Opposition protester Ehab Nasser el-Din, 21, his head bandaged after being hit by a rock the day before, decried the Muslim Brotherhood's "grip on the country", which he said would only tighten if the new constitution is passed.

Another protester, Ahmed Abdel-Hakim, 23, accused the Brotherhood of "igniting the country in the name of religion".

Morsi's opponents accuse him of seeking to create a new "dictatorship". The president says his actions were necessary to prevent courts still full of judges appointed by Mubarak from derailing a constitution vital for Egypt's political transition.

Mursi has shown no sign of buckling under pressure from protesters, confident that the Islamists, who have dominated both elections since Mubarak was overthrown, can win the referendum and the parliamentary election to follow.

Mahmoud Hussein, the Brotherhood's secretary-general, said holding the plebiscite was the only way out of the crisis, dismissing the opposition as "remnants of the (Mubarak) regime, thugs and people working for foreign agendas".

As well as relying on his Brotherhood power base, Morsi may also tap into a popular yearning for stability and economic revival after almost two years of political turmoil.

The Egyptian pound sank today to its lowest level in eight years, after previously firming on hopes that a $4.8 billion IMF loan would stabilise the economy. The Egyptian stock market fell 4.4 per cent after it opened.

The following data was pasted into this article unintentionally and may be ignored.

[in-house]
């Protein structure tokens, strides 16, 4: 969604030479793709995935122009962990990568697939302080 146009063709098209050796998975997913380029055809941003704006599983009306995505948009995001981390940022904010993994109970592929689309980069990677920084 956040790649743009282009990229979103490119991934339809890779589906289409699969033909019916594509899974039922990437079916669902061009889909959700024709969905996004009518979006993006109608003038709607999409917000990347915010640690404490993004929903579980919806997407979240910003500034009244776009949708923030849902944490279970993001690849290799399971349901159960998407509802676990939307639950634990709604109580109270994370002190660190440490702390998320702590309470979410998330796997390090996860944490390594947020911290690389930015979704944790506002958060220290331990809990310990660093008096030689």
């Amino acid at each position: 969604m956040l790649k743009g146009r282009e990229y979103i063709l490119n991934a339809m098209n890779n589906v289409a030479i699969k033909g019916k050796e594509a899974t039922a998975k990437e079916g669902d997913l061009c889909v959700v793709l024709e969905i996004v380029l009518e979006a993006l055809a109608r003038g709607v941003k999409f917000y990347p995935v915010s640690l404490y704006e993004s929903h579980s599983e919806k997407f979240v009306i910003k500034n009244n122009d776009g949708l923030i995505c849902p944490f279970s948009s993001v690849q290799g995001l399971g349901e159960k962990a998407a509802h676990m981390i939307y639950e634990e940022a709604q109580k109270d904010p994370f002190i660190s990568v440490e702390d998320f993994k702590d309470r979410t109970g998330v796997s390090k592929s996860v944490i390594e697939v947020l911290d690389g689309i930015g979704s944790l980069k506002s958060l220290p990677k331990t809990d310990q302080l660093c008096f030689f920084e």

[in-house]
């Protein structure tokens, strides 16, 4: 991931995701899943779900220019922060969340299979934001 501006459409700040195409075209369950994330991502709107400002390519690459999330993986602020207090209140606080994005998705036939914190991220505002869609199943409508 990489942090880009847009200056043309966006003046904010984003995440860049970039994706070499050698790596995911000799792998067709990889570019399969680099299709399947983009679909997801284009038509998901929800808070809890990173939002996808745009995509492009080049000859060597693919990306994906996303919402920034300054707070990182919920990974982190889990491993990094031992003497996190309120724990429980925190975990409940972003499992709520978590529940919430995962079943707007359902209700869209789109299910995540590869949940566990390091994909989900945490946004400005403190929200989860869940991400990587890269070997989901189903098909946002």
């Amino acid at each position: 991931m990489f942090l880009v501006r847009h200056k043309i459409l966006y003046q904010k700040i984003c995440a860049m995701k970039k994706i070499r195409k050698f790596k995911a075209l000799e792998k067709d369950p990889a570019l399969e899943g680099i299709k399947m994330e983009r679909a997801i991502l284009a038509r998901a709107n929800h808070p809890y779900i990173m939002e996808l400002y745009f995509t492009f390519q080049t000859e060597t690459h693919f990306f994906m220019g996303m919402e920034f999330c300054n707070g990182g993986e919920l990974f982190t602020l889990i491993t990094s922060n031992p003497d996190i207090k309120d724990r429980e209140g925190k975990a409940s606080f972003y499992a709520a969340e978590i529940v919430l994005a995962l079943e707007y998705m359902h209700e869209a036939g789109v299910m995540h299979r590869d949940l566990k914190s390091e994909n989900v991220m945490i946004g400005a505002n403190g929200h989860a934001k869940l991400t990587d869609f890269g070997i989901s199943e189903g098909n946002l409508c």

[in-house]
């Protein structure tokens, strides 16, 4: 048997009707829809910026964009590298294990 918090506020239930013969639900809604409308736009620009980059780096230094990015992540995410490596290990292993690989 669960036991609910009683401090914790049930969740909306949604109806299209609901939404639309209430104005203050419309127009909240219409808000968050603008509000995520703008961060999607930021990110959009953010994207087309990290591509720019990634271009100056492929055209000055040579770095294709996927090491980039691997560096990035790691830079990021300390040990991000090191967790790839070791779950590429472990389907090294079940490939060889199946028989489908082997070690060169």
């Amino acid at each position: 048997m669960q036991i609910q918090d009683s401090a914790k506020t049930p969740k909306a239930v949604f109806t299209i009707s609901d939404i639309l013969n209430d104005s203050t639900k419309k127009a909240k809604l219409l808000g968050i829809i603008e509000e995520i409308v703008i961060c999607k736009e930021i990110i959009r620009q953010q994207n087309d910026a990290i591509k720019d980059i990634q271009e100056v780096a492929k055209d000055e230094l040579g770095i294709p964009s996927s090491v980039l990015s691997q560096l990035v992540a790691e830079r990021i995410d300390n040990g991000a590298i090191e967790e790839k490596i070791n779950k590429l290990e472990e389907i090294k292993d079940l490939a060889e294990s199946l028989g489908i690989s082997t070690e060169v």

Foreign exchange reserves fell by nearly $450 million to $15 billion in November, indicating that the Central Bank was still spending heavily to bolster the pound. The reserves stood at about $36 billion before the anti-Mubarak uprising.

Reuters

Start your day with The Independent, sign up for daily news emails
News
ebooksNow available in paperback
  • Get to the point
Have you tried new the Independent Digital Edition apps?
Independent Dating
and  

By clicking 'Search' you
are agreeing to our
Terms of Use.

iJobs Job Widget
iJobs General

Ashdown Group: Senior Accounts Assistant - Accounts Payable - St. Albans

£26000 - £28000 per annum + benefits : Ashdown Group: Senior Accounts Assistan...

Ashdown Group: Treasury Assistant - Accounts Assistant - London, Old Street

£24000 - £26000 per annum + benefits : Ashdown Group: A highly successful, glo...

Recruitment Genius: Installation and Service / Security Engineer

£22000 - £40000 per annum: Recruitment Genius: This company is part of a Group...

Recruitment Genius: Service Charge Accounts Assistant

£16000 - £18000 per annum: Recruitment Genius: Are you a a young, dynamic pers...

Day In a Page

General Election 2015: Chuka Umunna on the benefits of immigration, humility – and his leader Ed Miliband

Chuka Umunna: A virus of racism runs through Ukip

The shadow business secretary on the benefits of immigration, humility – and his leader Ed Miliband
Yemen crisis: This exotic war will soon become Europe's problem

Yemen's exotic war will soon affect Europe

Terrorism and boatloads of desperate migrants will be the outcome of the Saudi air campaign, says Patrick Cockburn